Barr’s Pity Party For Trump On No Obstruction: He Was ‘Frustrated’

WASHINGTON, DC - APRIL 18: U.S. Attorney General William Barr speaks about the release of the redacted version of the Mueller report as U.S. Deputy Attorney General Rod Rosenstein (R) and U.S. Acting Principal Associ... WASHINGTON, DC - APRIL 18: U.S. Attorney General William Barr speaks about the release of the redacted version of the Mueller report as U.S. Deputy Attorney General Rod Rosenstein (R) and U.S. Acting Principal Associate Deputy Attorney General Ed O’Callaghan listen at the Department of Justice April 18, 2019 in Washington, DC. Members of Congress are expected to receive copies of the report later this morning with the report being released publicly soon after. (Photo by Win McNamee/Getty Images) MORE LESS
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April 18, 2019 10:24 a.m.

Attorney General Bill Barr in his remarks Thursday rolling out the release of the redacted special counsel report included a lengthy and bizarre defense of actions by President Trump that helped fuel concerns he was obstructing justice.

Warning that readers of the report should “bear in mind the context,” Barr claimed that Trump, when entering office, “faced an unprecedented situation,” with the start of the Russia investigation. Barr claimed Trump was “frustrated and angered by his sincere belief that the investigation was undermining his presidency, propelled by his political opponents, and fueled by illegal leaks.”

The Trump-sympathetic commentary suggested a spin operation underway to try to mitigate what could be a damaging recounting of how Trump lashed out against special counsel Robert Mueller’s investigation. At least some of the episodes Mueller is expect to detail were not previously known to the public, according to how Barr has described the report.

In his remarks Thursday defending the President, Barr blamed the “relentless speculation” in the media about the Trump’s “personal culpability.”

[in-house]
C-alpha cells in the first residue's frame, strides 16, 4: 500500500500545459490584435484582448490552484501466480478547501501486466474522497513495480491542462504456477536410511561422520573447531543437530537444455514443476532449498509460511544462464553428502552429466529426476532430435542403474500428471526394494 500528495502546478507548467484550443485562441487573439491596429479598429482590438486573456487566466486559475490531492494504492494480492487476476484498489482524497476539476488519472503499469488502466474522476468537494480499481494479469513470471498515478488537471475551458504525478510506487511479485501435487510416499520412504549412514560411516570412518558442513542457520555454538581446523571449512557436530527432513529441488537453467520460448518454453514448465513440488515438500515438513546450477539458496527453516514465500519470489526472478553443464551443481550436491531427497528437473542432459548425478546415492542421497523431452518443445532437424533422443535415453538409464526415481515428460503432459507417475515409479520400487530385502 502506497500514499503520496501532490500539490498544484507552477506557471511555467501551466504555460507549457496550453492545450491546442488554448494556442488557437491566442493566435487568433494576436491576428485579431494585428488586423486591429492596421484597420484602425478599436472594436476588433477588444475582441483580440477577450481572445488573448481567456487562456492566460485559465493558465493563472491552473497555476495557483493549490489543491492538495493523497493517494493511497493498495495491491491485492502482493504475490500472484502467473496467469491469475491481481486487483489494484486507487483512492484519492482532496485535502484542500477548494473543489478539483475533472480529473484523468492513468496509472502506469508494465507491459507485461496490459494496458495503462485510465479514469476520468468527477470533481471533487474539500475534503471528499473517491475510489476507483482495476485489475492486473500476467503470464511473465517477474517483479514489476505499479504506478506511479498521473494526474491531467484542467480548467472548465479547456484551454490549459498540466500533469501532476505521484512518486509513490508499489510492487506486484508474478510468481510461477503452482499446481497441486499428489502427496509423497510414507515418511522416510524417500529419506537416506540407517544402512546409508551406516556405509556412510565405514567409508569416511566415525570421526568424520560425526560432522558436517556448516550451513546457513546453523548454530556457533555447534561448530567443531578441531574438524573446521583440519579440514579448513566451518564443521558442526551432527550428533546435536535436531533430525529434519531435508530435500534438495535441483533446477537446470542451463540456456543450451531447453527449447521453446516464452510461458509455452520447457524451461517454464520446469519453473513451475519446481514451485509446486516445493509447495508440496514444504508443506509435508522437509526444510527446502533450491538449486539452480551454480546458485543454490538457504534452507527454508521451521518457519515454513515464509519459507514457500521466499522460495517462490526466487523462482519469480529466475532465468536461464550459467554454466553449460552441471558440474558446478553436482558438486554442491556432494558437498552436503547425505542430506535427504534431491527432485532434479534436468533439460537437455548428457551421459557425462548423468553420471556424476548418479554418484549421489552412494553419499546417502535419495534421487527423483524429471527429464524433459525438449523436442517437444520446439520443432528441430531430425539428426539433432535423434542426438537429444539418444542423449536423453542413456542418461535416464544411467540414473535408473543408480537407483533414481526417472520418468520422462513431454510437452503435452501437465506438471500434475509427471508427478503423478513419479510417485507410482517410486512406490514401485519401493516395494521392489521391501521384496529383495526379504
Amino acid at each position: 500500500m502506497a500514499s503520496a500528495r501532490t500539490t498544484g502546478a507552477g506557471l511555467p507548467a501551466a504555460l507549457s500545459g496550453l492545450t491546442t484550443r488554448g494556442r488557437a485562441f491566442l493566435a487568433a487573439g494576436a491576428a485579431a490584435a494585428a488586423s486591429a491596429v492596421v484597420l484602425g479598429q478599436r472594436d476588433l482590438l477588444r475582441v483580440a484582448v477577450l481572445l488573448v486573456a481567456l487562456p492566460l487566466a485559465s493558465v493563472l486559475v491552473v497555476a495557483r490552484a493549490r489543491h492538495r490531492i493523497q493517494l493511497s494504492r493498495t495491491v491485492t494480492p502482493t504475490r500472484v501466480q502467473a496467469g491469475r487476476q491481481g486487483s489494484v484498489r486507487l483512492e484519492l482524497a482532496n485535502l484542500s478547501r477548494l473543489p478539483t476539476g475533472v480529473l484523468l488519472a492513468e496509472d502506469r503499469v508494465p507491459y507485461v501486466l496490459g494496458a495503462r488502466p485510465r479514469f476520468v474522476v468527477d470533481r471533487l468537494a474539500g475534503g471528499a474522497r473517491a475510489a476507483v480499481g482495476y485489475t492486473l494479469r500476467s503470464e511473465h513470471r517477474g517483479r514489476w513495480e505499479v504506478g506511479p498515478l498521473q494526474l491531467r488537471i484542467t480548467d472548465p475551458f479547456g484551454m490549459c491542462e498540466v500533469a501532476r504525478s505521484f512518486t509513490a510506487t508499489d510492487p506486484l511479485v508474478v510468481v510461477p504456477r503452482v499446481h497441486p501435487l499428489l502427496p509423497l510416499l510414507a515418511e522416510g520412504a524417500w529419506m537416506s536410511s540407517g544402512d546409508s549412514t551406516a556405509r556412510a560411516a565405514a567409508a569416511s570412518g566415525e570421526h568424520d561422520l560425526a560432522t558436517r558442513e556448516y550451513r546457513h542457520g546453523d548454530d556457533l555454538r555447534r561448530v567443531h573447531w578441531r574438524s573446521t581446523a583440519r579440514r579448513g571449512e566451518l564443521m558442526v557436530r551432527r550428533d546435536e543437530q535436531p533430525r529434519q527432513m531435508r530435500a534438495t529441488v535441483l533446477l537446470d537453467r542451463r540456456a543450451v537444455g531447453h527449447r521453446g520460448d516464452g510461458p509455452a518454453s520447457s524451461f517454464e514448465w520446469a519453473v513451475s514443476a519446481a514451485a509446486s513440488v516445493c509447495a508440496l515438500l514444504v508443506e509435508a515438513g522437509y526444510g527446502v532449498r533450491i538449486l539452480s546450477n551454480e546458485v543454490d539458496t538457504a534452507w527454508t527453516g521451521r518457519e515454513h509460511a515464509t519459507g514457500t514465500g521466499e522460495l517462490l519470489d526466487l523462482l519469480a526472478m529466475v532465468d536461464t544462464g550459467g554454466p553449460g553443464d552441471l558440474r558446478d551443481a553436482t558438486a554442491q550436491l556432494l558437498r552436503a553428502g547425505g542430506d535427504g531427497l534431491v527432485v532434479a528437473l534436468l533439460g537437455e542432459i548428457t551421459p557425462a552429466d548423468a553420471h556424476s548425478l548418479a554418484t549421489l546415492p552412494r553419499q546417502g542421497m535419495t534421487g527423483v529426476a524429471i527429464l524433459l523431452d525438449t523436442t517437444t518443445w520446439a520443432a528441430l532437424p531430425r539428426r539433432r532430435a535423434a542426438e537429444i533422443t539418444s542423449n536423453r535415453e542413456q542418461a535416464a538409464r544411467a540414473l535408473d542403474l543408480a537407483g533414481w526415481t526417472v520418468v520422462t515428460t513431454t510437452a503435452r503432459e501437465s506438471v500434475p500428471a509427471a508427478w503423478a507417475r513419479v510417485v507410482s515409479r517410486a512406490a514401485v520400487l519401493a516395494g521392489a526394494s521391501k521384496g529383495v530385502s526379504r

He also praised a White House that “fully cooperated” with investigators and gave them “unfettered access” to documents and witness testimony.  Such an assessment of the White House’s participation in probe ignores that Trump fought tooth and nail not to sit for an in-person interview with Mueller’s team — an interview that could have helped explain whether Trump’s motives were corrupt.

Barr also claimed that “the President took no act that in fact deprived the Special Counsel of the documents and witnesses necessary to complete his investigation” — an assertion that did not address reports that pardons were discussed by Trump’s personal attorneys for some key Mueller targets and witnesses.

“Apart from whether the acts were obstructive, this evidence of non-corrupt motives weighs heavily against any allegation that the President had a corrupt intent to obstruct the investigation,” Barr said Thursday.

Barr’s remarks did reveal that the Mueller report isolates 10 episodes in particular as he examined the obstruction allegations.

Barr acknowledged that he and Deputy Attorney General Rod Rosenstein “disagreed” with some of the legal theories Mueller laid out in discussing those episodes, and that they also “felt that some of the episodes examined did not amount to obstruction as a matter of law.”

He claimed, however, that “we did not rely solely on that in making our decision” finding that Trump’s conduct did not rise to criminal obstruction.

“Instead, we accepted the Special Counsel’s legal framework for purposes of our analysis and evaluated the evidence as presented by the Special Counsel in reaching our conclusion,” Barr said.

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